The original Lego Movie was a surprisingly unique animated hit that surprised critics and audiences alike back in 2014; not a cinematic attempt to milk the beyond renowned construction toys in a cheap and uninspired manner but one using their appeal to its advantage to tell a surprisingly well thought out narrative with a solid blend of heart and humour. A sequel was thus more than welcome, while I won't claim to be as won over as many, it certainly remains once again a decent mixture of familiar themes and family friendly laughs.
Five years following the events of the first film, the world of Bricksburg has been left a post apocalyptic wasteland following the attacks of Duplo invaders, caused by confrontation over the real world Lego set between siblings Finn (Jason Sand) and Bianca (Brooklynn Prince). Ultimately, these attacks leads to the abduction of multiple Bricksburg citizens, including Lucy (Elizabeth Banks) and Batman (Will Arnett), forcing rookie Master Builder Emmett Brickowski (Chris Pratt) on a quest to rescue them from the Duplo army before it's too late.
If you've seen glimpses of any of the movies within this franchise thus far, then you'll know it goes without saying this main sequel is a winner in the visual department without question; not only beautifully rendered, but also adopting a charming style of animation that's reminiscent to stop motion, which of course truly works for the central premise. The animated world of Lego is also blended with the occasional intervention of live action scenarios which depict their influence on the world itself; a clever a concept just as it was in the original, though one that does admittedly get a bit too excessive and farfetched this time round, primarily as we reach the film's climax.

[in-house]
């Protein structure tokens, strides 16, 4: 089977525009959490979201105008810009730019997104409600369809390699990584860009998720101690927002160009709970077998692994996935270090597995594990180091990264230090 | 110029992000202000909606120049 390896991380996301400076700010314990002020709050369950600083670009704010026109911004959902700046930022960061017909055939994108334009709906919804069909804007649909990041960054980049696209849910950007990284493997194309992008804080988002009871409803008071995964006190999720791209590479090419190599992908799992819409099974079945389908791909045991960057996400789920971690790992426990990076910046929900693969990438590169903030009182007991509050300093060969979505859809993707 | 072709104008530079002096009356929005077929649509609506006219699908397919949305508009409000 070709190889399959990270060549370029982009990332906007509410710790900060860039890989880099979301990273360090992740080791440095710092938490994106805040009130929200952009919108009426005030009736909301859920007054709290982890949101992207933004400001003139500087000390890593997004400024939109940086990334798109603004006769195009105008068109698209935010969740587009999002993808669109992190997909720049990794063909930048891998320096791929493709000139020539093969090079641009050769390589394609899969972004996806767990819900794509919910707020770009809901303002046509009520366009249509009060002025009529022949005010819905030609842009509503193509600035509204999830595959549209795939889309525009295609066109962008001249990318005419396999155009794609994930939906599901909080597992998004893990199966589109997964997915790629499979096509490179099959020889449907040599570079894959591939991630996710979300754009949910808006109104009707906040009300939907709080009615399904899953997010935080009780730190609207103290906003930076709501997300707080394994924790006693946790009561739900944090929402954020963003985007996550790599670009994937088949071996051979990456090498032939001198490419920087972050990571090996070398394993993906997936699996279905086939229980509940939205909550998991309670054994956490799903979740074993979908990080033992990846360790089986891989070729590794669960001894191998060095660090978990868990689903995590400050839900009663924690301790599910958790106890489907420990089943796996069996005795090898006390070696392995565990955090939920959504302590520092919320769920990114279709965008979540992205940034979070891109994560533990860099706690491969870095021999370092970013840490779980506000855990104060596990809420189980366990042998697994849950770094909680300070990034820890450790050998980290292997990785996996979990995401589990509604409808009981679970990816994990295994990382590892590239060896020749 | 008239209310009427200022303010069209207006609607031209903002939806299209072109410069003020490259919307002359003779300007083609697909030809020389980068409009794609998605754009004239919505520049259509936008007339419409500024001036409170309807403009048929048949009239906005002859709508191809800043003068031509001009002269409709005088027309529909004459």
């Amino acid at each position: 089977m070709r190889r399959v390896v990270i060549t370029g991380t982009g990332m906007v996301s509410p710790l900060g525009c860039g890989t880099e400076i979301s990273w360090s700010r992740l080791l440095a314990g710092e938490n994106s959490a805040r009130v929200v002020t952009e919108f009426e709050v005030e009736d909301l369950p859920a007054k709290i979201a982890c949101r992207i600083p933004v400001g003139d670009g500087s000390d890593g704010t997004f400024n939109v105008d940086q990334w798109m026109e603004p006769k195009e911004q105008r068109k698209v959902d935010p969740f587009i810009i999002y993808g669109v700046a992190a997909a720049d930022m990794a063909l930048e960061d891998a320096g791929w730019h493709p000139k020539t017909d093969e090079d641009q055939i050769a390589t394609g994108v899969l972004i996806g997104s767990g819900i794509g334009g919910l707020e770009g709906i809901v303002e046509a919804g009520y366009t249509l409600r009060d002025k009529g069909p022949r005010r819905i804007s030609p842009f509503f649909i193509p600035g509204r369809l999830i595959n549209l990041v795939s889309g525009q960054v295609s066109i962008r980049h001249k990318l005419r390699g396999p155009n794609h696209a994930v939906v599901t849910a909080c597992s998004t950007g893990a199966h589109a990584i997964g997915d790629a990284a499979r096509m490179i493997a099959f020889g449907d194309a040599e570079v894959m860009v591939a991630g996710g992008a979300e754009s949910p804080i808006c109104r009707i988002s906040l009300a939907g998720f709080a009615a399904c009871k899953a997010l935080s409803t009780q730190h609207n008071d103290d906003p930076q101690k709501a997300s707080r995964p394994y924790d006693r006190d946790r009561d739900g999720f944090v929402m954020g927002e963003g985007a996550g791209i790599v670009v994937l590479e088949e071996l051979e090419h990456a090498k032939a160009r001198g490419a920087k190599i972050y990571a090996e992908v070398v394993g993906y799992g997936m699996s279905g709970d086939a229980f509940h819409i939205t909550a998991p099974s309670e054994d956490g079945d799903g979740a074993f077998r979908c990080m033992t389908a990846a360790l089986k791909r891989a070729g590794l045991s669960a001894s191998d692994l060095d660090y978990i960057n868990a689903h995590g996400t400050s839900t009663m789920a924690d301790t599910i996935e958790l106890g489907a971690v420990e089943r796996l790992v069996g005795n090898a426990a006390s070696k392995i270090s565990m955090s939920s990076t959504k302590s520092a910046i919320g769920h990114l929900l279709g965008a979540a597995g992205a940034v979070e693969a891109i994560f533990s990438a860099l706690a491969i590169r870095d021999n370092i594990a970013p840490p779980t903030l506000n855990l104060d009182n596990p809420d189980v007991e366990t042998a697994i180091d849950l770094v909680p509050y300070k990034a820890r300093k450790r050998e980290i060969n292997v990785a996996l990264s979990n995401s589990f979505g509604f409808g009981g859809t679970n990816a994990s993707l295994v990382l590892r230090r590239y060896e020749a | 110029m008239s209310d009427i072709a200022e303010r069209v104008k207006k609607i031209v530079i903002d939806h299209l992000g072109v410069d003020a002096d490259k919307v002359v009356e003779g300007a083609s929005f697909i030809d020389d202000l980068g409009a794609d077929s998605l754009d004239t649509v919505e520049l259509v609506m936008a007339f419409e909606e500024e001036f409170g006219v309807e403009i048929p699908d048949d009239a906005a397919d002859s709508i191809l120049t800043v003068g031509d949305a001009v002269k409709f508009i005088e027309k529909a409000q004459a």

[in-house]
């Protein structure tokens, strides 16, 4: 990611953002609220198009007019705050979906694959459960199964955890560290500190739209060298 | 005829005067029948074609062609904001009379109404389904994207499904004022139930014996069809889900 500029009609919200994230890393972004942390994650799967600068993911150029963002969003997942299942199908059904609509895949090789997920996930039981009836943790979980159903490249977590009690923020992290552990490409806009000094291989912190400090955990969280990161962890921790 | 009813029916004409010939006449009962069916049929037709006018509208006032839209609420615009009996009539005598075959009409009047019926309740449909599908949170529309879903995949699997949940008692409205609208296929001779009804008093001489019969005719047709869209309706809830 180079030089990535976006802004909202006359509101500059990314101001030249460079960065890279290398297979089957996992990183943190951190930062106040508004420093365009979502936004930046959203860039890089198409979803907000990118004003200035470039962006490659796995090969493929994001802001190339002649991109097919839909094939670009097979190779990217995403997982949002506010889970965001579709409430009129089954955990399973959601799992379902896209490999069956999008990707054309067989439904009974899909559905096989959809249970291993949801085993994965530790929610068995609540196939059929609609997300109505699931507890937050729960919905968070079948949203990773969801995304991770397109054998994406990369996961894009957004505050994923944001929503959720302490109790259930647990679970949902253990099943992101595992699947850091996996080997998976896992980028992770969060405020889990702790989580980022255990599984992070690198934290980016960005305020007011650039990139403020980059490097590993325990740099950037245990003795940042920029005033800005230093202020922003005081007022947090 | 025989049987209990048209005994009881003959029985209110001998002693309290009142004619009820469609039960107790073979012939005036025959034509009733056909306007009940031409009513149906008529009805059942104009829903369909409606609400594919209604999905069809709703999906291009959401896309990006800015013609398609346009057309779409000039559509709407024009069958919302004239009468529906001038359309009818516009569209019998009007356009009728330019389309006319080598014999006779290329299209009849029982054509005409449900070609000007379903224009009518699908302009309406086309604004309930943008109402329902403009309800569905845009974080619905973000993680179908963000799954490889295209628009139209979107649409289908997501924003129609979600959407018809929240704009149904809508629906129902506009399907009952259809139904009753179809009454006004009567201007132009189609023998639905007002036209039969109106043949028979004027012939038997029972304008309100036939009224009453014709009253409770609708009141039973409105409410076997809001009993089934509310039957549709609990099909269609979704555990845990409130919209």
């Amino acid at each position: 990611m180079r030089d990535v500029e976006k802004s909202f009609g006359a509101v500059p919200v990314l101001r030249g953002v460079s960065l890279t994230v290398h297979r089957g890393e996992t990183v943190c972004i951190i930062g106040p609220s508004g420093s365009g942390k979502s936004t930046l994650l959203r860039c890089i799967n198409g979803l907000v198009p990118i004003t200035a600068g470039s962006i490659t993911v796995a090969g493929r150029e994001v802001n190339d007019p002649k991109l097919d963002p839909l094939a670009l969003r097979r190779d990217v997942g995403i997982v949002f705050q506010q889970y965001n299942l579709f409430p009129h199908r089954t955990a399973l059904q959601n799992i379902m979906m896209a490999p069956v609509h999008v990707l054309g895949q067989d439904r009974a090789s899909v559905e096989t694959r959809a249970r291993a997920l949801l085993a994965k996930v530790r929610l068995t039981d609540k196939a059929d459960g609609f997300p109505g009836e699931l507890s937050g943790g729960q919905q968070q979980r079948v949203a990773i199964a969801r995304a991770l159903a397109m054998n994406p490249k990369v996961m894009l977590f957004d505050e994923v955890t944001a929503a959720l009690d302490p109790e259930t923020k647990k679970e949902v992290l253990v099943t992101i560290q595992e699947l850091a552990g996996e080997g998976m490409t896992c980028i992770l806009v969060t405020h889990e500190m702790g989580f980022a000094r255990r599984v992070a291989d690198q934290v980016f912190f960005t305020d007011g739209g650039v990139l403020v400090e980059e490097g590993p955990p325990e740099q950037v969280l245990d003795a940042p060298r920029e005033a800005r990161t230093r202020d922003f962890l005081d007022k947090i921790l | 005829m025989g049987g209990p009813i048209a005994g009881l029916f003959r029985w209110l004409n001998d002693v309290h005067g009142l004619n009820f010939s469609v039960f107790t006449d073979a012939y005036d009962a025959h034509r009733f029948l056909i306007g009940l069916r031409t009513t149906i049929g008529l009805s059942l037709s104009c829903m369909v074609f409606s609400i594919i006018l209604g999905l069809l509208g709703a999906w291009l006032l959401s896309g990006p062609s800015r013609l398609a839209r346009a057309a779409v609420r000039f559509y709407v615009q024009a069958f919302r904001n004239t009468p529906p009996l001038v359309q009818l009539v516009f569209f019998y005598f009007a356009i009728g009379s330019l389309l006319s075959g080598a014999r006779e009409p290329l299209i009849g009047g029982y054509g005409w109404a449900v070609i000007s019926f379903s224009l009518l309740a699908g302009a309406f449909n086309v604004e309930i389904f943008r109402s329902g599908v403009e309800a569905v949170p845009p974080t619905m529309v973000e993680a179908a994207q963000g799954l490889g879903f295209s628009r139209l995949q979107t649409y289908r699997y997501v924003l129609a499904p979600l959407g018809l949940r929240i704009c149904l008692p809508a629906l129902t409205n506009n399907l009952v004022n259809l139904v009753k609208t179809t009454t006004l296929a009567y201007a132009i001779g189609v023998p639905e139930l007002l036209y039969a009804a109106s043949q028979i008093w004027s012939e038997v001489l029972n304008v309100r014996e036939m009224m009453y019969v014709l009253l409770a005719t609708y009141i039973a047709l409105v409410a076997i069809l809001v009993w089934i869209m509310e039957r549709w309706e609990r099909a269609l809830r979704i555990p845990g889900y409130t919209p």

Speaking of the climax, that in general is where the story itself loses some traction, developing clever twists just as the original film did but then using some strange contrivances in order to make these twists come to fruition; the initial revelations have their impact, but the eventual explanations behind them leaves them rather bizarre. The story as a whole is fairly entertaining, overcoming many of its weaker traits thanks to its consistently witty and approachable humour, charming cast of characters, and the refined vocal performances used to bring said characters to life, namely the efforts Chris Pratt as our key protagonist Emmett, and especially Tiffany Haddish as new antagonist Queen Watevra Wa-Nabi. Ultimately, The Lego Movie 2 is funny and heartfelt, but while its narrative has lots of potential, the execution doesn't quite feel as inspired as it potentially could be; ultimately, many audiences won't be bothered by this, but it ended up leaving me a tad bored and bemused at sporadic moments.